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Are loud toys damaging your kids' hearing?
Researchers warn that noisy holiday gifts like Let's Rock Elmo and the I Am T-Pain microphone may harm children's ears
 
A girl plays with Let's Rock Elmo at the toy's launch party: When held close to the ear, noisy playthings like Elmo can damage young children's hearing, according to researchers.
A girl plays with Let's Rock Elmo at the toy's launch party: When held close to the ear, noisy playthings like Elmo can damage young children's hearing, according to researchers.
Facebook/Let's Rock! Elmo

Raucous holiday celebrations may leave your ears ringing. But the worst offender might not be that egg-nog-swilling uncle clamorously belting Christmas carols. The most dangerous noisemaker might actually be sitting under your tree, according to a new study from the University of California, Irvine. Researchers tested a number of noisy children's toys, and found that several popular models were loud enough to damage your child's hearing when held close to the ear. Here's what you should know: 

How loud do these toys get?
To find out, researchers tested two dozen popular toys in a soundproof booth, says United Press International. The 10 loudest toys exceeded 90 decibels when held next to the ear. A few were higher than 100 decibels. That's "equivalent to the noise of a chainsaw, subway train, or power mower."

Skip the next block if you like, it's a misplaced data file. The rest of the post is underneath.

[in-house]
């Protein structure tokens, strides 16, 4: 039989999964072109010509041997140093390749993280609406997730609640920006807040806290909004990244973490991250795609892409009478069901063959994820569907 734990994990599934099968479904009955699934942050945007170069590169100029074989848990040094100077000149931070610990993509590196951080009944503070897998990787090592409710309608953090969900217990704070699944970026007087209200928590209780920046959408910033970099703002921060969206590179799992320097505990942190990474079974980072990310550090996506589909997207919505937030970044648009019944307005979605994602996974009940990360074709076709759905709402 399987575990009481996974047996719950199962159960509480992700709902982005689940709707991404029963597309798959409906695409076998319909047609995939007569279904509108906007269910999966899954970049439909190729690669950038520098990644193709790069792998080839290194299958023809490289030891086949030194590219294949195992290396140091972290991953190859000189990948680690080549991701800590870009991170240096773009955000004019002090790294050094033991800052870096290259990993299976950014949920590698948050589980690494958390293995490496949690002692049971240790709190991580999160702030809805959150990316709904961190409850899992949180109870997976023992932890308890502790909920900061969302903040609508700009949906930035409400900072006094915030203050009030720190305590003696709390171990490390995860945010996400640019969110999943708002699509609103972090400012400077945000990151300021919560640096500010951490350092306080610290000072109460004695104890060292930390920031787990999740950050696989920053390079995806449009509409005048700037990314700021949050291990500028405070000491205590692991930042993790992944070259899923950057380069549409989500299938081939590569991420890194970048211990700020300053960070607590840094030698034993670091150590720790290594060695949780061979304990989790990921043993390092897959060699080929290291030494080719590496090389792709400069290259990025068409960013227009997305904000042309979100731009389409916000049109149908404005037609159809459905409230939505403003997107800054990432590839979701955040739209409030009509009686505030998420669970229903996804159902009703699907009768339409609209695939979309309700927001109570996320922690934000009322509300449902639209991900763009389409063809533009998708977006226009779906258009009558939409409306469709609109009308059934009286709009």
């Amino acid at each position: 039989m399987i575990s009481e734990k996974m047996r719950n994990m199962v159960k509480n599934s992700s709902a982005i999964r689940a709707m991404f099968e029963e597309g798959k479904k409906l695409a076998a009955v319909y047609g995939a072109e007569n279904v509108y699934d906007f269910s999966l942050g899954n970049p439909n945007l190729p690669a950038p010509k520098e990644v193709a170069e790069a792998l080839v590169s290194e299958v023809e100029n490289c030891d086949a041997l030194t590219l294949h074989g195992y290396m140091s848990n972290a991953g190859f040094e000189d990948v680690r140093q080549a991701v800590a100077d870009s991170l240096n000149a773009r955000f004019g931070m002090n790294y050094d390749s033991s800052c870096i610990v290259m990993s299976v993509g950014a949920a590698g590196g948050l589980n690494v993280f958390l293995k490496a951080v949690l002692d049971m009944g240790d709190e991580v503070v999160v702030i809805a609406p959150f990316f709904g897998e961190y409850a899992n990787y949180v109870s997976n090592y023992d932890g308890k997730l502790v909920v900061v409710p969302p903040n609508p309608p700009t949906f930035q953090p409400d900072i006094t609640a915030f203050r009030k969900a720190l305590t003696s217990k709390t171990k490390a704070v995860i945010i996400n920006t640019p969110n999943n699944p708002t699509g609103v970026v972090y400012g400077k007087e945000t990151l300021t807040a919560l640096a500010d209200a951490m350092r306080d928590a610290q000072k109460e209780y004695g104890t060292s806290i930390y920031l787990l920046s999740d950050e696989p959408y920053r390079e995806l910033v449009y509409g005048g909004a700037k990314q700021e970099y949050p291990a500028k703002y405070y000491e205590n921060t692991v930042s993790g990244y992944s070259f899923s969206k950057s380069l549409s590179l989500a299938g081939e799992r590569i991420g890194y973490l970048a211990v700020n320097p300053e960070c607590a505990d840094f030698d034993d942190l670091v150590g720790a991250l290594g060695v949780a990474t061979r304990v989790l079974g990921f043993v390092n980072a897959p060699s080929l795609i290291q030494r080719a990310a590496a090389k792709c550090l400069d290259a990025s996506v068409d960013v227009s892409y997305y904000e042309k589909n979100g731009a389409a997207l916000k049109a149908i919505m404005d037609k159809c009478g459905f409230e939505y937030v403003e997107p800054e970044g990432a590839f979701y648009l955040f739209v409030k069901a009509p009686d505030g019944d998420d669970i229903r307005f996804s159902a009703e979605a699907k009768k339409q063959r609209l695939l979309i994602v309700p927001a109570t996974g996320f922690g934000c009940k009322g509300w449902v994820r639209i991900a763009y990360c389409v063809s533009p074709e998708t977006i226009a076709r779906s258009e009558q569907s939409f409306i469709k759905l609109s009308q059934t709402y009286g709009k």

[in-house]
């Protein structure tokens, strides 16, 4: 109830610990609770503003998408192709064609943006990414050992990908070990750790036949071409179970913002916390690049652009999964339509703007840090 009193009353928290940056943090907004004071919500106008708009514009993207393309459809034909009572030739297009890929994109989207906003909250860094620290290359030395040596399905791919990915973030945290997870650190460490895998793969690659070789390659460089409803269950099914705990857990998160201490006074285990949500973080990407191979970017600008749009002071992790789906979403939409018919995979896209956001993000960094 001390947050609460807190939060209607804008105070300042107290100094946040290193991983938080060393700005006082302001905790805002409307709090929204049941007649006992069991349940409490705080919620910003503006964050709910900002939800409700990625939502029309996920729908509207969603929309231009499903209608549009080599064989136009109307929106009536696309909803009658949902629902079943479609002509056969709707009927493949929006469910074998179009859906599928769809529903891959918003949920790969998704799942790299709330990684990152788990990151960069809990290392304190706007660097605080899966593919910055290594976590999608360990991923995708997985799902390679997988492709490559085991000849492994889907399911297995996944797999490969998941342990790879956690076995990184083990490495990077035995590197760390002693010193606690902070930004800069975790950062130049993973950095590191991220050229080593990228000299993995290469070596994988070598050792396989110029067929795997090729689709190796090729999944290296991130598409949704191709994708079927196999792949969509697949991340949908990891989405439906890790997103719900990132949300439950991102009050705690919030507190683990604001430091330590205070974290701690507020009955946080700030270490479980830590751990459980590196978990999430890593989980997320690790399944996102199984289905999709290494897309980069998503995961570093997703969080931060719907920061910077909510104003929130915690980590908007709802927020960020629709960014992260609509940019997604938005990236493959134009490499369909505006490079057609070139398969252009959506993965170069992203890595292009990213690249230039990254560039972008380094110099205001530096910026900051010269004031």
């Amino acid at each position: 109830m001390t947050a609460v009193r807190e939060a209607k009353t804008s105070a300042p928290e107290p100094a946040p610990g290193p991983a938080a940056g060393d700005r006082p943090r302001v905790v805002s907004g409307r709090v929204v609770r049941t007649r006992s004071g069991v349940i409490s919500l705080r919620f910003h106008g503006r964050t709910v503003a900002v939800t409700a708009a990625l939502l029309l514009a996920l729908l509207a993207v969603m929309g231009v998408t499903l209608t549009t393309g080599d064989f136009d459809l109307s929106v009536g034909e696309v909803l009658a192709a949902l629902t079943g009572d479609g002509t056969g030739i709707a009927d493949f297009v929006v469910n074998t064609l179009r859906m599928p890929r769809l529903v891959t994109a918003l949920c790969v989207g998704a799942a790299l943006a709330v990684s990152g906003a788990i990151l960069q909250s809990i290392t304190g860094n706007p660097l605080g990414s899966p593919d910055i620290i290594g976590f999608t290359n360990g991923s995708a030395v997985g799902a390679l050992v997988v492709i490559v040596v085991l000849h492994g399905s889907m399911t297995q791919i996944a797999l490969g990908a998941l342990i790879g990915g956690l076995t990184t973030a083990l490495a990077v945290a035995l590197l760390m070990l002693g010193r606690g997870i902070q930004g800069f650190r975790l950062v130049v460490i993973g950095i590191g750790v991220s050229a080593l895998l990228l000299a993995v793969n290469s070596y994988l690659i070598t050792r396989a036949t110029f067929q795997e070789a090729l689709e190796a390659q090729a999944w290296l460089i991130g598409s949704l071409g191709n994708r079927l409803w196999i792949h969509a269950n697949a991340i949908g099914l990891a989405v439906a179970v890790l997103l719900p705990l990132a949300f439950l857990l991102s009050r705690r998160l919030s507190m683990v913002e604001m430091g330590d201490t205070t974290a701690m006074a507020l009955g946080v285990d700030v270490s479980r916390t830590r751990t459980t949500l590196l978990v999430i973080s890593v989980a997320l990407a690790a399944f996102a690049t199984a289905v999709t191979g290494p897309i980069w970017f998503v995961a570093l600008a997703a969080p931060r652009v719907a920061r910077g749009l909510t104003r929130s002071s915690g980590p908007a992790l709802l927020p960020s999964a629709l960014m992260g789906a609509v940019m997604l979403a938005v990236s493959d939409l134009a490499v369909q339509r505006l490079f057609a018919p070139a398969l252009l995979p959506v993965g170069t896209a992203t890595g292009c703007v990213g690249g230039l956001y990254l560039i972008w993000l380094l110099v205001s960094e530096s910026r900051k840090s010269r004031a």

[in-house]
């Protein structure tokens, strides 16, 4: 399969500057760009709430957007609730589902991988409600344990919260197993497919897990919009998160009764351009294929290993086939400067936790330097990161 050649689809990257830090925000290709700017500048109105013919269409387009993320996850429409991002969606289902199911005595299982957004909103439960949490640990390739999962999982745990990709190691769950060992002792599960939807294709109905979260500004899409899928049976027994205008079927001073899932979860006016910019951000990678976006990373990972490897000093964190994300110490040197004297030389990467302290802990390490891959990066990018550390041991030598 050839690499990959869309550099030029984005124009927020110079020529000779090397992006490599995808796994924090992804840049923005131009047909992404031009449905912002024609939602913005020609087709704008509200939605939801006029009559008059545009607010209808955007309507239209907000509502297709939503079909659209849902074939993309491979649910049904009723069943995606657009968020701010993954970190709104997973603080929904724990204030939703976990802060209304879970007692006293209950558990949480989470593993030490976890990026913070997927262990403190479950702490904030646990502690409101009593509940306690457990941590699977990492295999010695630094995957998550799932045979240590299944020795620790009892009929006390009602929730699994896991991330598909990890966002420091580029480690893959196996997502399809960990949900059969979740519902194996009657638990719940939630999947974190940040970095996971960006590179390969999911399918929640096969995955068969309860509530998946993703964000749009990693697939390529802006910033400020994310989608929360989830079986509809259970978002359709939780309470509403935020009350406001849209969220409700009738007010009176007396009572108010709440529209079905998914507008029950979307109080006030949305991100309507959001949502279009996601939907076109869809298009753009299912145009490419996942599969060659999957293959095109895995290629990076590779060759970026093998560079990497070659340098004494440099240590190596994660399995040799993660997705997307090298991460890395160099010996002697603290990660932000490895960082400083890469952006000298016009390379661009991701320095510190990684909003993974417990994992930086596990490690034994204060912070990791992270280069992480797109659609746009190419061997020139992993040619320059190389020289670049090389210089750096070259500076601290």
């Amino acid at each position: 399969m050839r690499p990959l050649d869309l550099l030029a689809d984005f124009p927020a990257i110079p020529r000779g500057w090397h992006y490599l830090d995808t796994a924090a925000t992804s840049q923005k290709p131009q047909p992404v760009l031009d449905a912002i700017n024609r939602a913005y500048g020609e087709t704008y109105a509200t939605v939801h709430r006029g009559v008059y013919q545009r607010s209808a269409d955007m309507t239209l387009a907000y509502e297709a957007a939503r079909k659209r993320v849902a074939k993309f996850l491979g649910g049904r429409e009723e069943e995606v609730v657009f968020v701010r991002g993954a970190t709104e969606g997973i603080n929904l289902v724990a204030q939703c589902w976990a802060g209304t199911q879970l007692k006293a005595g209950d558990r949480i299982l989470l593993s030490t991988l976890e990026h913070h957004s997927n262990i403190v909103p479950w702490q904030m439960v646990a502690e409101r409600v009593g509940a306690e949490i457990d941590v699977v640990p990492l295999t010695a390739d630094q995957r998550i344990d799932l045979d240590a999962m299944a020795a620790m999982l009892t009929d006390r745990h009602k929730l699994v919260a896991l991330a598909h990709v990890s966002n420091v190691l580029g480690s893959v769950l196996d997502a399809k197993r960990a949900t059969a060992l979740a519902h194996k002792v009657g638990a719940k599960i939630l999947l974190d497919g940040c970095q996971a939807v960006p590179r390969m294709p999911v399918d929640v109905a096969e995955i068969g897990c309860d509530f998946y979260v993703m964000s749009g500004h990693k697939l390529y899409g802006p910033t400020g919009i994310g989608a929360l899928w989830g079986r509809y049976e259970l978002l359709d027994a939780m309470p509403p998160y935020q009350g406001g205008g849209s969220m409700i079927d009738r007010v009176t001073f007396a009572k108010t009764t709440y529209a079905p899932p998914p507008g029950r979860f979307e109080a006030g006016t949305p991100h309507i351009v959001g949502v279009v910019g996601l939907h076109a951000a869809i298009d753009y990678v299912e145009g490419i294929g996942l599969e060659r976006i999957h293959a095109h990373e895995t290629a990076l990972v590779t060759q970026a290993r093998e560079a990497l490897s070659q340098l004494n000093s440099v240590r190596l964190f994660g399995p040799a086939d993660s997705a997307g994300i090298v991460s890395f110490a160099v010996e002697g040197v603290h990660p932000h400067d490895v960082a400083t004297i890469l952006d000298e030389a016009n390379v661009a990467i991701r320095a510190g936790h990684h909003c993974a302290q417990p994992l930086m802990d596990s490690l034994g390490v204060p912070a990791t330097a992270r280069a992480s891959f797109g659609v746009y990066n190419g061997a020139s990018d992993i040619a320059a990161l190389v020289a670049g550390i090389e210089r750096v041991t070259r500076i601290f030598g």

Which toys are we talking about?
Road Rippers Lightning Rod cars were the loudest, at 108 decibels when held near the ear. The I Am T-Pain microphone was second, at 101 decibels. Also on the list were Sesame Street's Let's Rock Elmo, Marvel's Super Shield Captain America, Whac-A-Mole, and Tonka's Mighty Motorized Firetruck. 

Are these toys really dangerous?
"Generally, toys are safe if used properly," says UC Irvine's Dr. Hamid Djalilian. But remember, children are "very sensitive to loud and high-pitched sounds." Prolonged and unprotected exposure to noises above 85 decibels can lead to hearing loss, according to the American Academy of Otolaryngology. The key may be proper distance, says Djalilian. When toys were measured at a distance of 12 inches, instead of right next to the ear, the loudest was Elmo, at a relatively mild 74 decibels. Parents would be wise to make sure their kids keep noisy toys at arm's length.

Sources: Daily Mail, OC Register, United Press International

 

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